Are you doing many iterations and going through the same small URL set again and again? Will results change if you run your URL set in many event loop invocations, so that any given URL of the test set is only used once per event loop invocation (obviously timing code will have to be adjusted)? Alternatively create a bunch of unique URL's and only use each URL once. This is to rule out URL caching effects if any.

I'm using the Google benchmark library, which I've found to be really great for profiling code snippets. It uses a dynamic number of iterations, but I've found that it gives incredibly consistent results across runs performed even days apart, or when switching back and forth between implementations, so I consider its measurements to be reliable.

I linked the URL strings I used the OP. I used exactly the same executable as I use to profile Foundation -> WebURL conversion, except that the specific benchmarks I linked to were modified to only test this aspect of Foundation's API (that's why the results say "FoundationToWeb"; I didn't change the name. But WebURL wasn't involved in any of it), e.g.:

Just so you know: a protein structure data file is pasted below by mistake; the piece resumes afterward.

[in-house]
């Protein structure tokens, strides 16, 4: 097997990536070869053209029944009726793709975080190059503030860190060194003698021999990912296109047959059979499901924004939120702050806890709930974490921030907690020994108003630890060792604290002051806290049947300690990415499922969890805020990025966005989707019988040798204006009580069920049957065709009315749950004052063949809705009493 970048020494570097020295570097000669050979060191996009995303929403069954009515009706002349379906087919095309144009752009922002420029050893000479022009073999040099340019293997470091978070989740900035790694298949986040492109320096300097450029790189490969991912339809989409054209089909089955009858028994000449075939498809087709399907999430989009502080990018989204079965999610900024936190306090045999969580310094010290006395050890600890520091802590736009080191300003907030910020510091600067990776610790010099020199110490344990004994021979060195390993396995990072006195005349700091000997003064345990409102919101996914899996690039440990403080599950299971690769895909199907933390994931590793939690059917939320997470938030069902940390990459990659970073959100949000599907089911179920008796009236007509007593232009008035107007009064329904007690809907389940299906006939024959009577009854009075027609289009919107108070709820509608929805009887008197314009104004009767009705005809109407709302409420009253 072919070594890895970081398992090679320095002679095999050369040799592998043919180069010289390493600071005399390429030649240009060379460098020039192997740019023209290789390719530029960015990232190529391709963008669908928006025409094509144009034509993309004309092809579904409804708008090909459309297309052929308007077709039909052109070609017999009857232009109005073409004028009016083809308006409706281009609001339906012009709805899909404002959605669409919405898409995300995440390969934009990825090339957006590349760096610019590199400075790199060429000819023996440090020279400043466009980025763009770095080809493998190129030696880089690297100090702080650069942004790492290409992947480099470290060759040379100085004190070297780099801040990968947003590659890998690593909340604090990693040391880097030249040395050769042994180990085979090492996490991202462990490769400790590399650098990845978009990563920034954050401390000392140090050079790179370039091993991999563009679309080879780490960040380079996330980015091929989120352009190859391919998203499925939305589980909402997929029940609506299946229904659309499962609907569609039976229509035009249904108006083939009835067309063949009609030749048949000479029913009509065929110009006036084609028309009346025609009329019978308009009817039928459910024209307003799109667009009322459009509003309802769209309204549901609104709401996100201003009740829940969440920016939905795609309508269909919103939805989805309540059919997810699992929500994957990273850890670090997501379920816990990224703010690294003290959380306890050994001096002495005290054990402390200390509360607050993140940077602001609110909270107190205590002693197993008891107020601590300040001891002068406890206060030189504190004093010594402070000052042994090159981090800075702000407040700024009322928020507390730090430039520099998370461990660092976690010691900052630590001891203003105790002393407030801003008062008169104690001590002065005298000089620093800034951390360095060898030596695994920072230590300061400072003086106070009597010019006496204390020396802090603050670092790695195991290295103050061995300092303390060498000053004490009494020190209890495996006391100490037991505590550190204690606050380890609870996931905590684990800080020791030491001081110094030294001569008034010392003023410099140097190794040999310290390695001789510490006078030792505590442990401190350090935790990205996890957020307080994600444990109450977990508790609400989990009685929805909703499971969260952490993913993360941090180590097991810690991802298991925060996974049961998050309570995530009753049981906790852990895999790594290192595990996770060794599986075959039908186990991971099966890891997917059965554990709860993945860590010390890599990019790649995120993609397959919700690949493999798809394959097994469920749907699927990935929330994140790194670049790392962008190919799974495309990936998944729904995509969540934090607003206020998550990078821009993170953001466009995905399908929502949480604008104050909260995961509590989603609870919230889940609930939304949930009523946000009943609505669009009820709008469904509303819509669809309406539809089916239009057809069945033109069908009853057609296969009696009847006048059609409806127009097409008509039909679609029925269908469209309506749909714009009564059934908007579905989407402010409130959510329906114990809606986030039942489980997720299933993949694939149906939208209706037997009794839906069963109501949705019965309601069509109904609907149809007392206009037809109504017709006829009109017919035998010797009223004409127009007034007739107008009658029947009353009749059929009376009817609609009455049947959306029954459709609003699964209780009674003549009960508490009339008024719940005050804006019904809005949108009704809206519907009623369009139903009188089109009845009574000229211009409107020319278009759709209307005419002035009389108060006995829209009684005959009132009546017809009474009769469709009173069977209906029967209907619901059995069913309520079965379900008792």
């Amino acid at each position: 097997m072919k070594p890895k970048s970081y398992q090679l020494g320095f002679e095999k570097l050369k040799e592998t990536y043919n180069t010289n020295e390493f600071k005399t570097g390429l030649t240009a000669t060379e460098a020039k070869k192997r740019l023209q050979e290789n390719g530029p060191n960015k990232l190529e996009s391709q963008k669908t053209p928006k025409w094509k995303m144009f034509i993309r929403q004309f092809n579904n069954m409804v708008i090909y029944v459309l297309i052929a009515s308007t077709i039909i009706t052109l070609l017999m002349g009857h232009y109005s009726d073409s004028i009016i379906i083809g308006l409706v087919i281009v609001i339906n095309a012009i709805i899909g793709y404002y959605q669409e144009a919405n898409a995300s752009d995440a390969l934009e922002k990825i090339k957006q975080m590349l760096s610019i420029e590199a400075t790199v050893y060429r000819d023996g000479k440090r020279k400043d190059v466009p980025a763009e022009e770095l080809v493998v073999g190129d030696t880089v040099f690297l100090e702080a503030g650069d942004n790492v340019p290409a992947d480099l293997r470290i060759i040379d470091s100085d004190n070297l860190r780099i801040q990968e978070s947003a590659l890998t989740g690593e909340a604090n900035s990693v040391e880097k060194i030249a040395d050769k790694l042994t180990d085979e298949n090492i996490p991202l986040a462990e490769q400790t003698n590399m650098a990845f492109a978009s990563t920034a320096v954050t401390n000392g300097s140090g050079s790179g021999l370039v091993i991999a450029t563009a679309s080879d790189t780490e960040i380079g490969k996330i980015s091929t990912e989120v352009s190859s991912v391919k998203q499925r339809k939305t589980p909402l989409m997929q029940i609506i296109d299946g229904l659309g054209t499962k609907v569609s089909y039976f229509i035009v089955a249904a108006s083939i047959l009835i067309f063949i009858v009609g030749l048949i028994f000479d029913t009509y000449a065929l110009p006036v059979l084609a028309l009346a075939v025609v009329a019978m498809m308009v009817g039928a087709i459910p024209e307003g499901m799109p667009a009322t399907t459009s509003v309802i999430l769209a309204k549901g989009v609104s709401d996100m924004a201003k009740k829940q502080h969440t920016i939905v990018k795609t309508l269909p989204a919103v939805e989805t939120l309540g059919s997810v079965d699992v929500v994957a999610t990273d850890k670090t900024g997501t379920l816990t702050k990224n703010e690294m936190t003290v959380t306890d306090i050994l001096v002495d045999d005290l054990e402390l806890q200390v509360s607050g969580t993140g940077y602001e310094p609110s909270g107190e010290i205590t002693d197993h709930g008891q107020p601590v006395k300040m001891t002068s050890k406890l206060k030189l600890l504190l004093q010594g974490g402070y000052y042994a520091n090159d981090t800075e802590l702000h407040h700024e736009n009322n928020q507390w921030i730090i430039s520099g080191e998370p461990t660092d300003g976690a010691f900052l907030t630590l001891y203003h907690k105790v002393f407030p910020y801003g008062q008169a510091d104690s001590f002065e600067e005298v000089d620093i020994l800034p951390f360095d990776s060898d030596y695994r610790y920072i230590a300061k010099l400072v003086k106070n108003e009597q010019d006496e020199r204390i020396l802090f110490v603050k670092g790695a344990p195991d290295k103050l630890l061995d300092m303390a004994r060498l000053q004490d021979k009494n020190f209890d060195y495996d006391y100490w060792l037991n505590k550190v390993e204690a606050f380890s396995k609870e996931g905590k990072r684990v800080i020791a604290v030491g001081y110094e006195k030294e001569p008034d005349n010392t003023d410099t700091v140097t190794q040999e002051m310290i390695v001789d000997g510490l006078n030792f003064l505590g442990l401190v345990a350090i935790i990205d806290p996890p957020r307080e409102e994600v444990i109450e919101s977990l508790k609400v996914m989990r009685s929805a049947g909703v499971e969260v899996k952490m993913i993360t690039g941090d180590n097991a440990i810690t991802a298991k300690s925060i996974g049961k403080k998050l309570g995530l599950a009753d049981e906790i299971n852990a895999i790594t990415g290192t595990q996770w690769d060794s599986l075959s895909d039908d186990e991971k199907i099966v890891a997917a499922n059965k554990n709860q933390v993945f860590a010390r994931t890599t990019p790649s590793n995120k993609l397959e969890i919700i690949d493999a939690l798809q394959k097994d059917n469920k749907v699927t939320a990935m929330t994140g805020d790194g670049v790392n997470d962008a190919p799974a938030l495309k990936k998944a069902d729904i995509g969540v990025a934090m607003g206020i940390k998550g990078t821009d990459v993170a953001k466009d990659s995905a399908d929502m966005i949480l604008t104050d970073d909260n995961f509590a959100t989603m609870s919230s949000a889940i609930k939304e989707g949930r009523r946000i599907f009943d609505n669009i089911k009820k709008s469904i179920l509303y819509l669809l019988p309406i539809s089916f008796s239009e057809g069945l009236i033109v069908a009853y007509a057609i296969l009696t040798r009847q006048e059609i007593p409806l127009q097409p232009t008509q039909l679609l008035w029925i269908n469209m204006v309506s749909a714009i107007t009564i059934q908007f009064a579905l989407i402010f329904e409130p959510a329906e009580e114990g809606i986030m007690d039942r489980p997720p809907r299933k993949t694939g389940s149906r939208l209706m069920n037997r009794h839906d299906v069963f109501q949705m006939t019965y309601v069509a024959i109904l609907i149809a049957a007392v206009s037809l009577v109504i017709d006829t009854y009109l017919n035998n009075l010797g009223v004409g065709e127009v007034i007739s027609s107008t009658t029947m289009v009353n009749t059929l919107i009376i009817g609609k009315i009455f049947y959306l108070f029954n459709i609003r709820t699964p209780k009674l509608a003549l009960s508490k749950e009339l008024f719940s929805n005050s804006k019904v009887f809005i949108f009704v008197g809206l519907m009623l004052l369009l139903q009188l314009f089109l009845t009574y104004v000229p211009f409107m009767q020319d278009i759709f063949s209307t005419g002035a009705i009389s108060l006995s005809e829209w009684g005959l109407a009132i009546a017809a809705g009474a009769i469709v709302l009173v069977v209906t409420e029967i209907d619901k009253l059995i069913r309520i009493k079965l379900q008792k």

So the numbers are a measure of how long it took to process 17 URL instances, and the average difference between the 2 APIs was 11.3μs, meaning 665ns overhead per URL. Just in overheads, mind.

I took a brief look at the bridging machinery, and it's quite complex.

Thanks to Hopper, I was able to confirm that URL.absoluteString results in a call to String.init(_cocoaString: AnyObject). It clearly will not produce tagged pointers (because the values are too large), but the strings are ASCII and support _fastCStringContents, so they hit the relatively happy-path. But then you need to pass them back in to URLComponents and bridge them again via String._bridgeToObjectiveCImpl(), so you get hit with bridging twice. It's not unthinkable that it could take ~600ns for both steps combined.

URLComponents.init(url:) can avoid all of this, because URL doesn't need the same bridging magic that String does.

So my assumption for now is that bridging is to blame. I wonder if it would be possible for APIs like CFURLGetString to be adapted to write to the buffer provided by new initializers such as String.init(unsafeUninitializedCapacity:) so they could produce native Swift strings, rather than allocating and writing a CFString only to immediately bridge it.

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Essentially that scenario is what initially motivated me to add that String initializer, so yeah, that sounds like a great fix. I’ll make a note to assign a bug to myself about it.